Who is Donald and how we got here
Donald Trump, the 45th President of the United States, has been making the headlines on a regular basis. From his frequent gaffes and slip ups to his unpredictable nature when talking to the media, he has certainly caused controversy on more than one occasion. Part of the problem is that he generally employs a garishly brash style that doesn’t seem to have much subtlety or nuisance to his words. He is very direct.
In his previous life as a business man, entrepreneur, and producing and staring in TV shows, namely The Apprentice, he has built up a reputation of being a straight-talking and no-nonsense person who can get the job done. Many voters liked his style. Unlike many other Presidents he has no military of government experience. He is also the oldest and wealthiest person to become President.
His use and knowledge of social media to directly communicate with the public is the first for a President. He often conducts state affairs using Twitter, causing some world leaders confusion. In his Nov 2018 trip to meet with President Putin of Russia he cancelled the meeting through Twitter despite agreeing to meet Putin jut an hour prior with reporters.
In addition to this, he has repeatedly attempted to show off his acumen, skill, and intellect – only to be laughed at. He posted the following on Twitter:
After having written many best selling books, and somewhat priding myself on my ability to write, it should be noted that the Fake News constantly likes to pore over my tweets looking for a mistake. I capitalize certain words only for emphasis, not b/c they should be capitalized!
— Donald J. Trump (@realDonaldTrump) July 3, 2018
With other users being quick to correct the President, even Merriam-Webster, makers of English dictionaries, took a jab and further highlighted the grammatical difference.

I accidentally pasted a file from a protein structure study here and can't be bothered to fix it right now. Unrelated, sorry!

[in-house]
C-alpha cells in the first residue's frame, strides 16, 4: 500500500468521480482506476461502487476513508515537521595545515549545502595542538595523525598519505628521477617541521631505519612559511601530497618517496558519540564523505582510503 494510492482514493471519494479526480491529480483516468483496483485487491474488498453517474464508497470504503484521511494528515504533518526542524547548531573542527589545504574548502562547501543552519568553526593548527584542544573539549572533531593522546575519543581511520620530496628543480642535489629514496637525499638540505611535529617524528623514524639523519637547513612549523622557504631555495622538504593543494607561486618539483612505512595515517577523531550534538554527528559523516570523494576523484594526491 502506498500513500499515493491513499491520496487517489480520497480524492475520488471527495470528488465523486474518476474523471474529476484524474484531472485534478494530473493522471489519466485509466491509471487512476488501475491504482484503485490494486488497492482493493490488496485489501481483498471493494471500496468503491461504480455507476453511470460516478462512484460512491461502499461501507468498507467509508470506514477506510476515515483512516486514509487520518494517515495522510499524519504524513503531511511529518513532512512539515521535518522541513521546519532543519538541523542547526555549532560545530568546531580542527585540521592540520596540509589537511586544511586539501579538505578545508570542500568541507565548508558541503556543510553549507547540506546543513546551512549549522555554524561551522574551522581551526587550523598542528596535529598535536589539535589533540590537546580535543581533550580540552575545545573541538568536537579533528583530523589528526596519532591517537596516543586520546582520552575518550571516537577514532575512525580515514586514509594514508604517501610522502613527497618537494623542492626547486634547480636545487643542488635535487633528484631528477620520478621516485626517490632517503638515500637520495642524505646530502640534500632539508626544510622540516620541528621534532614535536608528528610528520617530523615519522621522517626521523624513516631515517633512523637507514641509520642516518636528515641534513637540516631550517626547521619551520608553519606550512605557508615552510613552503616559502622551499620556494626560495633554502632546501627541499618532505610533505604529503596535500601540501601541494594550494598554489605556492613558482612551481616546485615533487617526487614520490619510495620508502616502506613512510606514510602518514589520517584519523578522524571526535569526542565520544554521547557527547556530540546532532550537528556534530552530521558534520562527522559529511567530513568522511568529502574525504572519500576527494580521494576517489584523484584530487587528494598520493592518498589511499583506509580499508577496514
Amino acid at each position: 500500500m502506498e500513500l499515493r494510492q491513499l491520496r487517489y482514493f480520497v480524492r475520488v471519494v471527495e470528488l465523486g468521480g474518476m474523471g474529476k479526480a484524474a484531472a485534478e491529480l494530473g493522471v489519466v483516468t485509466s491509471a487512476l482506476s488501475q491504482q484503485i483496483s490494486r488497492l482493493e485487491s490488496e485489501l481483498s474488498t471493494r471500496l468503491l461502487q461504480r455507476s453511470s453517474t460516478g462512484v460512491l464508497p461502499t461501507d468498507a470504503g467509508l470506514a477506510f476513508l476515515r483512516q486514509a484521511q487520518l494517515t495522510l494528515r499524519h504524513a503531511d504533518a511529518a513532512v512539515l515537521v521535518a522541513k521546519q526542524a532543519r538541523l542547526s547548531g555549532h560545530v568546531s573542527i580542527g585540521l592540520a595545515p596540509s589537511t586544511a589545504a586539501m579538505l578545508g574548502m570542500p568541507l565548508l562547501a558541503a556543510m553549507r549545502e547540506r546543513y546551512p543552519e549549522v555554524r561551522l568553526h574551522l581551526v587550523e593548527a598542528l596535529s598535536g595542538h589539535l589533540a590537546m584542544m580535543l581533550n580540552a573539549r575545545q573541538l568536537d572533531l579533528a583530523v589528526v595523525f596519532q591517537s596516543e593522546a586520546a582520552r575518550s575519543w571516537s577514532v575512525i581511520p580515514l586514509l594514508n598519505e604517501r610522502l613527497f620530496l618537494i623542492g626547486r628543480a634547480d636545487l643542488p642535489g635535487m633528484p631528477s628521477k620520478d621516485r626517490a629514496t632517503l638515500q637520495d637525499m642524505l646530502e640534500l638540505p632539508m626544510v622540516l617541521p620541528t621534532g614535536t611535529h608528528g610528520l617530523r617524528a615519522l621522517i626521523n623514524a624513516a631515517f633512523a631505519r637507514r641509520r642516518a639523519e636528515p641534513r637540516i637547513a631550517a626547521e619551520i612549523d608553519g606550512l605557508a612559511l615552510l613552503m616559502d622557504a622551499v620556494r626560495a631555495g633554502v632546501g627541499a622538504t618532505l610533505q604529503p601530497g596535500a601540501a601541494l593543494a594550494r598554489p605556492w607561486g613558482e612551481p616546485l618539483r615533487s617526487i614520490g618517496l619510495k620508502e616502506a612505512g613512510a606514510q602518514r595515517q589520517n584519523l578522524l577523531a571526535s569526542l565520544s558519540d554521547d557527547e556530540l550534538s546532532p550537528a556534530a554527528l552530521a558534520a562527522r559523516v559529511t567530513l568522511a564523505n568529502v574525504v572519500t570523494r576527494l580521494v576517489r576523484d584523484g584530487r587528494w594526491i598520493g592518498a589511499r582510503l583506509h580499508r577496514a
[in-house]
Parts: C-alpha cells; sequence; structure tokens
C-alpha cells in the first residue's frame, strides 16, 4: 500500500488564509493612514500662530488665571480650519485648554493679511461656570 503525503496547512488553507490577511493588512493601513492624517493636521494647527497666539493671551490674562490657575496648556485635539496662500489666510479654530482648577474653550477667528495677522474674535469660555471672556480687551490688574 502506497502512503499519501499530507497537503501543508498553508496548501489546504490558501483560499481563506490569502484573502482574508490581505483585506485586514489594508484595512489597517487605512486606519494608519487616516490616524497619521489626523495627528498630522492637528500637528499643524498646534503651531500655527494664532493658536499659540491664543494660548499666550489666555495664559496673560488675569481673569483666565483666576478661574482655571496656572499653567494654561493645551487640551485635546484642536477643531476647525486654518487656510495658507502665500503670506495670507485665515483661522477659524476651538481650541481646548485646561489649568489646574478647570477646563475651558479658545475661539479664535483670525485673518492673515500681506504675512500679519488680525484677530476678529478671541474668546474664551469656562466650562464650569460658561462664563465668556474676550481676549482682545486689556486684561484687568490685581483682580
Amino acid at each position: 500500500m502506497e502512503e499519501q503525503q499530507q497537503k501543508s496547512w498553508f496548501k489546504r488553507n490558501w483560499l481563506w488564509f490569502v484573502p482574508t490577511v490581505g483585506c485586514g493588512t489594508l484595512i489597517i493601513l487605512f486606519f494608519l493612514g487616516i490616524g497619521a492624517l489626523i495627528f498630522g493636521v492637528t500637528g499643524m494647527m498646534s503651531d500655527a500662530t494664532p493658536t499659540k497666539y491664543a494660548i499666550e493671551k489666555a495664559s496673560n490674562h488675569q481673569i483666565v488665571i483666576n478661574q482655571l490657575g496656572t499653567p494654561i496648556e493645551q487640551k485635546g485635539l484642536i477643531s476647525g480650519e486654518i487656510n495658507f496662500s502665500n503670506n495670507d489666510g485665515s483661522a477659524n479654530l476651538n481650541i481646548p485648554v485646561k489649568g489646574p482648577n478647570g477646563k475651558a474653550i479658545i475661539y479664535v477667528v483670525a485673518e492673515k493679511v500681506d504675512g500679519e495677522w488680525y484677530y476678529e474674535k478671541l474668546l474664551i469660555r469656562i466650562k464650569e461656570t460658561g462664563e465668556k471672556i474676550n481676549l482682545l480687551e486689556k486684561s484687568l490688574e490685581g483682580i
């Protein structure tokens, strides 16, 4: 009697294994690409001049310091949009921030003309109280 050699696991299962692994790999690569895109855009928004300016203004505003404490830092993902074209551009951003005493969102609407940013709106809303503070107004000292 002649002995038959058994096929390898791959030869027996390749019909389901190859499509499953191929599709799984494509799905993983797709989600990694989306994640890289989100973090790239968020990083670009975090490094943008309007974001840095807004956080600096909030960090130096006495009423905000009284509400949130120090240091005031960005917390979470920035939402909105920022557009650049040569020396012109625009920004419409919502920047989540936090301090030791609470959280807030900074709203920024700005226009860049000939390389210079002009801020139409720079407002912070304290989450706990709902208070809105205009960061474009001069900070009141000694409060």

'pore over' 🔍"to read or study very carefully"
'pour over' ☕️"to make expensive coffee"
'comb over' 💇♂️"to comb hair from the side of the head to cover the bald spot"https://t.co/br20fgpmAb
— Merriam-Webster (@MerriamWebster) July 3, 2018
Later, Trumps’s original tweet was edited and further mocking ensued. It’s quite clear that Trump is not a unifying figure and has created strong division during his presidency. That said, he is an effective speaker and has demonstrated many times through public TV debates he is able to handle a variety of arguments.
8 tactics Trump uses in his speech
Trump has called himself a genius on Twitter many times, but new analysis from factba.se, an online databse, has said that his spoken vocabulary and grammar is “significantly more simple, and less diverse” than any other President. In fact, they calculated his level to be that of a third to seventh grader – similar to a child.
So, if he did not become President from using eloquent language and witt, then how did he do it?
1. Speak loudly
Trump’s argumentative style allows him to communicate ideas efficiently and with great speed. He often gets his point across by speaking louder than others and therefore control the debate and the path of discussion. He has repeatedly done so and as a result he has made others appear weak and doubtful. This strategy allows him to so dominance and that he is unwilling to be moved discretely.
2. Interrupt others often
During presidential debates with Hillary Clinton he frequently interrupted her and side-tracked her arguments. In one debate, Clinton was interrupted 25 times and therefore allowing the debate to descend into a bickering battle. This kind of behaviour is mainly designed to throw your opponent off their main line of thought and to disrupt their speech in flow. It’s highly effective as you opponent will be drawn into defending each new attack rather than returning to the original point. Given that Trump is apt at producing quantity over quality, it means he is easily heard and shape a conversation. He is famous in saying “wrong” and shaking his head while others speak – discrediting his opponents in real-time.